1. @hahostolze

              Its not possible with the new cars, its possible if youre Max Verstappen.

    5. So he was racing people today? not sure if serious…

      1. No he was testing the wake when following other cars.
        Just revisit Brazil 16. He wasn’t racing those cars under safety car either, but they should have taken his ‘testing’ a bit more seriously.

        1. + ExcitedAbout17

        2. Hamilton was better than Max in Brazil, Max list control trying to keep up. Still think Hamilton and Ricciardo are better at overtakes.

          1. You can’t be serious.

            Many experienced drivers lost control on turn 14. Verstappen wasn’t pushing so hard he wasn’t able to catch it before slamming into the wall.

            Hamilton had the advantage of a clear track and a faster car, he did a fantastic job, managing the gap as required and not pushing any harder than he needed to, to avoid mistakes.

            As an Aussie, I’m a massive Ricciardo fan, but even I cannot deny that Verstappen is better at overtaking in tough conditions.

        3. Actually if you read the live reports of today, a few times he actually did try an overtake. But you’re right, he’d purposefully spend a few laps in their wake to see how it affected him, before dropping back. Did that to Bottas, Kvyat, Kimi and at least one other mention of it today. Smart.

    6. This is Max Verstappen though, he could overtake pretty much anywhere. When he was in karting, Jos used to pick out 1 specific corner and that was the only corner he could overtake on, no matter how difficult it may have seemed, and he always made it work.

      1. Ooh that could be tasty if Jos still challenges him on that now he’s in F1 @hugh11 ;-)

        Ooh maybe that’s why he made that move into Blanchimont at Spa. Wonder if Jos decided a harder challenge is now required, he’s probably challenged him to Portier at Monaco next ;-)

    7. Every time the Torro Rosso shows up in a picture, it’s the prettiest car in the shot. The nose *looks right*. Even if it’s aerodynamically garbage, and the car sucks, it’s the prettiest car in the field by such a huge margin that I *want* it to do well. Which is how all the cars should look all the time.

    8. Seeing as the Red Bull is devoid of appendages I’ve had a feeling since the first clearer pictures that they may have purposely built a car that can follow and overtake, as opposed to one that’s designed for clear air. Either way, I love the lean and mean look.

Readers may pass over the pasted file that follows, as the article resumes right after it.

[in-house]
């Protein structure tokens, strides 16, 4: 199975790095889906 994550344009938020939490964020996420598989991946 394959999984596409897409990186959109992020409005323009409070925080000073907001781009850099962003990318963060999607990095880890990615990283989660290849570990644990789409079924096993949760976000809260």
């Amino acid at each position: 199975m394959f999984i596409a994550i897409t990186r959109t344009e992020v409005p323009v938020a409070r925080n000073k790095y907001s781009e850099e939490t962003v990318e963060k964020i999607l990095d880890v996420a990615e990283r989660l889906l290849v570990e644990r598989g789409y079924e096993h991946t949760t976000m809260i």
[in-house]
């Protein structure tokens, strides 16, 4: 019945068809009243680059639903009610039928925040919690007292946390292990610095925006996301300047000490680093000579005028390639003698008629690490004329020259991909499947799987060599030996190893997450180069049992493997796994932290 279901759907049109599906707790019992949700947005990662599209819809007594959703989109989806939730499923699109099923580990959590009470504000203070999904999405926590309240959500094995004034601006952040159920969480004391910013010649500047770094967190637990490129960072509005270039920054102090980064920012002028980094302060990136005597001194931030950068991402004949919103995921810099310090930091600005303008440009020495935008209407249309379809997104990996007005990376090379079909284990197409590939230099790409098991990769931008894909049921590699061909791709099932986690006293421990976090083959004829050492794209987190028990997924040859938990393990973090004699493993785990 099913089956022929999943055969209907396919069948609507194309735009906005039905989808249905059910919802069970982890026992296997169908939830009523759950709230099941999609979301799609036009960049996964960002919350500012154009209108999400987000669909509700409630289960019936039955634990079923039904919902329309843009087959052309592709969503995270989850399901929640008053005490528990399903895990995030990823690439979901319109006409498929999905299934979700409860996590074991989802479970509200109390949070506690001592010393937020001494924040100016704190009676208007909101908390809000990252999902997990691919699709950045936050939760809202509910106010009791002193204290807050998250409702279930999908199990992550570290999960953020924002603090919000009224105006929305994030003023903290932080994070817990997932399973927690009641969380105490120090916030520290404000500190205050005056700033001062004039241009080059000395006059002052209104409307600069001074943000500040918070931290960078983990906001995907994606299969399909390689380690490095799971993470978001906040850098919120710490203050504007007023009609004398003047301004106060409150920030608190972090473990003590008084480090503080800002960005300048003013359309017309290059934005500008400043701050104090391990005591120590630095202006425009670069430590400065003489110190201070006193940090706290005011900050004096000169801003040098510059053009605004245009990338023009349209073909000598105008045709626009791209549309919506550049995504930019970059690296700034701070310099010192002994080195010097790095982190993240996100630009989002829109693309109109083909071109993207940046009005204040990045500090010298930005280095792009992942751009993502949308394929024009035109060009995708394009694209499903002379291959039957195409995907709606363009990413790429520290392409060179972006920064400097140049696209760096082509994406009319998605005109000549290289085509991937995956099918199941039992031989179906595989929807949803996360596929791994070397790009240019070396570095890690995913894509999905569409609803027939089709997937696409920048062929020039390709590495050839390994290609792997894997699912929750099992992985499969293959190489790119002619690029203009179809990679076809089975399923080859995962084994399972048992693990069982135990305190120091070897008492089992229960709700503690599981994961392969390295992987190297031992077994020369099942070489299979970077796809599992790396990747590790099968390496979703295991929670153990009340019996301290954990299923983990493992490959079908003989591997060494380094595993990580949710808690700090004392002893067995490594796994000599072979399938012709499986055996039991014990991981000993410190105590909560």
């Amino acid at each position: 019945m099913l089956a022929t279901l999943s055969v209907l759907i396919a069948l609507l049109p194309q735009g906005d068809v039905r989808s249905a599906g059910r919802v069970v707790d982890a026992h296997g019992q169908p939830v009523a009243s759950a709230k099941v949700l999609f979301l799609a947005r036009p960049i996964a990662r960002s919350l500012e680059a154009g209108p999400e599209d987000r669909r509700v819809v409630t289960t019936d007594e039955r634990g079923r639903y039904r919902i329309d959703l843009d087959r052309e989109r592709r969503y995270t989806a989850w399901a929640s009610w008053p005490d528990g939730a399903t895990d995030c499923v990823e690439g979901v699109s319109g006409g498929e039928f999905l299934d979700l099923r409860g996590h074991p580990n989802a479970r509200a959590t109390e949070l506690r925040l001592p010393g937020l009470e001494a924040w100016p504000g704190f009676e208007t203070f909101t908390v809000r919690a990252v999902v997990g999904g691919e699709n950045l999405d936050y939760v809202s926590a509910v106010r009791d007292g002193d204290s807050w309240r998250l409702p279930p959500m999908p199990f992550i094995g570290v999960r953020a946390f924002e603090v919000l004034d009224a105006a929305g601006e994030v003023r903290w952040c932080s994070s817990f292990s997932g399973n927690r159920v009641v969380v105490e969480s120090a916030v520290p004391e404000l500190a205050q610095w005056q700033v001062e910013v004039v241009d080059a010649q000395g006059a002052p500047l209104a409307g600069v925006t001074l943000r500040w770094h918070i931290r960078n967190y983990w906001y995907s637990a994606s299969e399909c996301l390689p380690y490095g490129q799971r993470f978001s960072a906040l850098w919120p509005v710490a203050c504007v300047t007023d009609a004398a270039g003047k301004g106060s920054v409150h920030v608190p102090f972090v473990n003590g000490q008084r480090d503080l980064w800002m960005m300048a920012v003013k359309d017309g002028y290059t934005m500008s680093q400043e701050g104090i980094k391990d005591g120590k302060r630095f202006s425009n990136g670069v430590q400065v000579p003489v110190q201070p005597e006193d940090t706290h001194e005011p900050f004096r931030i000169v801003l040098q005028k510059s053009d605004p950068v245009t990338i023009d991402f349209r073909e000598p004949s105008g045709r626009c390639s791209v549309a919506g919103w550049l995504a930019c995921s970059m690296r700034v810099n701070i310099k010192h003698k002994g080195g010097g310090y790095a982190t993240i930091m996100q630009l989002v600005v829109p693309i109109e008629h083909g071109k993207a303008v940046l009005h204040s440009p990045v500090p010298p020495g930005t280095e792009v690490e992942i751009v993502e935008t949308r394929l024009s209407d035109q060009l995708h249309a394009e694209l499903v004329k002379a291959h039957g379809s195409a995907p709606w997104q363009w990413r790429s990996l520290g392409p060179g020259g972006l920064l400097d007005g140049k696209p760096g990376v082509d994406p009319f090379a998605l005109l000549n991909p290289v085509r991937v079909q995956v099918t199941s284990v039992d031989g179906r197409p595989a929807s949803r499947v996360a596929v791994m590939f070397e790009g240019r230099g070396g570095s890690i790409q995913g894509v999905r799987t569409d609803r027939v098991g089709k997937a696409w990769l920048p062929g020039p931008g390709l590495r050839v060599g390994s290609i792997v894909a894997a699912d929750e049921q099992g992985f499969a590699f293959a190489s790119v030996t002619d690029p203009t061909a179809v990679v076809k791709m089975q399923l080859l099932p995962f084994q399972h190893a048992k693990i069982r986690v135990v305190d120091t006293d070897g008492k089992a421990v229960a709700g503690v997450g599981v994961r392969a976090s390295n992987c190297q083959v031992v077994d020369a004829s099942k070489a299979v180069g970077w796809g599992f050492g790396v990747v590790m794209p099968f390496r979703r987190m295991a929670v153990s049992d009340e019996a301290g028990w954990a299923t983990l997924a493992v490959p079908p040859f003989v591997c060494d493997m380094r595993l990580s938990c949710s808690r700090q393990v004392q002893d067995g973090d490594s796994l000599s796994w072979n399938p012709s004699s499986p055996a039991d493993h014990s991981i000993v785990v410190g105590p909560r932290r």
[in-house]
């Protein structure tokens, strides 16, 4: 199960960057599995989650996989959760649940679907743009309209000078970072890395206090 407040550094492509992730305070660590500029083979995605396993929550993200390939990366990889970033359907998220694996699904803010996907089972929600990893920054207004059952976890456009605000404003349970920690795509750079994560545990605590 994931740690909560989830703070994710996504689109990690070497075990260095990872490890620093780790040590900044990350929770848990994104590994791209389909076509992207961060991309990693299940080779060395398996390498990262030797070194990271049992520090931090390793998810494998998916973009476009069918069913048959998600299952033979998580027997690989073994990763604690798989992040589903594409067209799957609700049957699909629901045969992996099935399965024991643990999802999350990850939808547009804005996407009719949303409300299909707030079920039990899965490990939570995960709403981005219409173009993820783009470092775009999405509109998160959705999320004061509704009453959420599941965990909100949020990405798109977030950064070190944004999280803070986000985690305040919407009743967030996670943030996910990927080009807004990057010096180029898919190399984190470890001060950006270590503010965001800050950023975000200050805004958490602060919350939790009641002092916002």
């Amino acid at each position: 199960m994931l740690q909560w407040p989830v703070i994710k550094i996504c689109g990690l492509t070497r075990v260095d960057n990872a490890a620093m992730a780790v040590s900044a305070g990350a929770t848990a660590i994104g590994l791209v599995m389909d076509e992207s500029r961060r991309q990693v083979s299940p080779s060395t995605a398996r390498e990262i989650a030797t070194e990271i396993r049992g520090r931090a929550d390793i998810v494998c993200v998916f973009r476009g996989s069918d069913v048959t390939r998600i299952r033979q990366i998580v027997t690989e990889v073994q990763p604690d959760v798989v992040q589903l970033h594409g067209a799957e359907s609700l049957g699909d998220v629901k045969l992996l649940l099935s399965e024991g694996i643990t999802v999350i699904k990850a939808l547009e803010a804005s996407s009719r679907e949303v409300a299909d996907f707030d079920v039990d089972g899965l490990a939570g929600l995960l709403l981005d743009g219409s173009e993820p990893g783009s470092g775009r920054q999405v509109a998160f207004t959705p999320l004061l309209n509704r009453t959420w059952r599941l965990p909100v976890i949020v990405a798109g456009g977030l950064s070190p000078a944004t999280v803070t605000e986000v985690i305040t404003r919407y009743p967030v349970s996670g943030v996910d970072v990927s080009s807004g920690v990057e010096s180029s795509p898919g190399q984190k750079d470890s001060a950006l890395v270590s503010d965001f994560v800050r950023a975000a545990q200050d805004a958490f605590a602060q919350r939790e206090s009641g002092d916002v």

1. That’s great and interesting point, but if you hardly ever need to overtake, such as Mercedes, they can allow to be not as good in dirty air and just win the race on Saturdays.

      2. Interesting thought.

        You’d still need to be good in clean air though, otherwise you’d overtake but not be able to maintain the advantage. And you’d probably be lost in the midfield on Saturdays.

      3. I think they did. I was watching Ted notebook and he was speaking with Newie and he was speaking about aero but it was still a motor formula. So i think the Red Bull is slippery on the straights with still max downforce to compesate the lack of Power.

    9. Maybe overtaking will not be more difficult, but the main question is: will there be as many situations where drivers actually need to pass (which was usually after a pitstop) as before?

      1. With less pitstops those situations will be less frequent I guess. However, the amount of overtake don’t really interest me. A good battle between cars running close can be more interesting than cars semi-fake battling each other because of gimmicky tyres.

        I fear processions this year, especially because we’re gonna see more 1 and 2 stop races, but it might not be so bad in terms of suspense if the cars are relatively close to eachother pace-wise. We’ll have to wait and see.

    10. Roth Man (@rdotquestionmark)
      28th February 2017, 19:43

      That’s my boy! Love his attitude. He is going to stand out even more this year. These aggressive driver’s cars will hopefully emphasise the best drivers even more. Max’s moves are gonna be even more spectacular when the rest of the grid are hesitant/can’t make the moves happen.